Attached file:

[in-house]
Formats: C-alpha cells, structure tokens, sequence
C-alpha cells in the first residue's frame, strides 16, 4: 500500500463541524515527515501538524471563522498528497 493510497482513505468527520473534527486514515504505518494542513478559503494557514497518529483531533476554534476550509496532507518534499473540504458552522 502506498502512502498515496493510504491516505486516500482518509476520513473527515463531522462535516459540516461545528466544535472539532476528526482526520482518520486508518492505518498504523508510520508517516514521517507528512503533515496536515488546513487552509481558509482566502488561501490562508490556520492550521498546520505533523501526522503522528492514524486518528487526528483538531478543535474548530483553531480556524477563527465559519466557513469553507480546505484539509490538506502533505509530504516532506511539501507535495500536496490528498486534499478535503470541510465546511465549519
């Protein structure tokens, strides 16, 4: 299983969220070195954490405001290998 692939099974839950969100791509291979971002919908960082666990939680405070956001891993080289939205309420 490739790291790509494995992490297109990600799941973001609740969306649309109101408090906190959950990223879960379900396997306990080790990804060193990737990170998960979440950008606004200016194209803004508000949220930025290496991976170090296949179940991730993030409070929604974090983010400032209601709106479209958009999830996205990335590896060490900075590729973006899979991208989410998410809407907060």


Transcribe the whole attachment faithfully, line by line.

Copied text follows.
[in-house]
Formats: C-alpha cells, structure tokens, sequence
C-alpha cells in the first residue's frame, strides 16, 4: 500500500463541524515527515501538524471563522498528497 493510497482513505468527520473534527486514515504505518494542513478559503494557514497518529483531533476554534476550509496532507518534499473540504458552522 502506498502512502498515496493510504491516505486516500482518509476520513473527515463531522462535516459540516461545528466544535472539532476528526482526520482518520486508518492505518498504523508510520508517516514521517507528512503533515496536515488546513487552509481558509482566502488561501490562508490556520492550521498546520505533523501526522503522528492514524486518528487526528483538531478543535474548530483553531480556524477563527465559519466557513469553507480546505484539509490538506502533505509530504516532506511539501507535495500536496490528498486534499478535503470541510465546511465549519
């Protein structure tokens, strides 16, 4: 299983969220070195954490405001290998 692939099974839950969100791509291979971002919908960082666990939680405070956001891993080289939205309420 490739790291790509494995992490297109990600799941973001609740969306649309109101408090906190959950990223879960379900396997306990080790990804060193990737990170998960979440950008606004200016194209803004508000949220930025290496991976170090296949179940991730993030409070929604974090983010400032209601709106479209958009999830996205990335590896060490900075590729973006899979991208989410998410809407907060």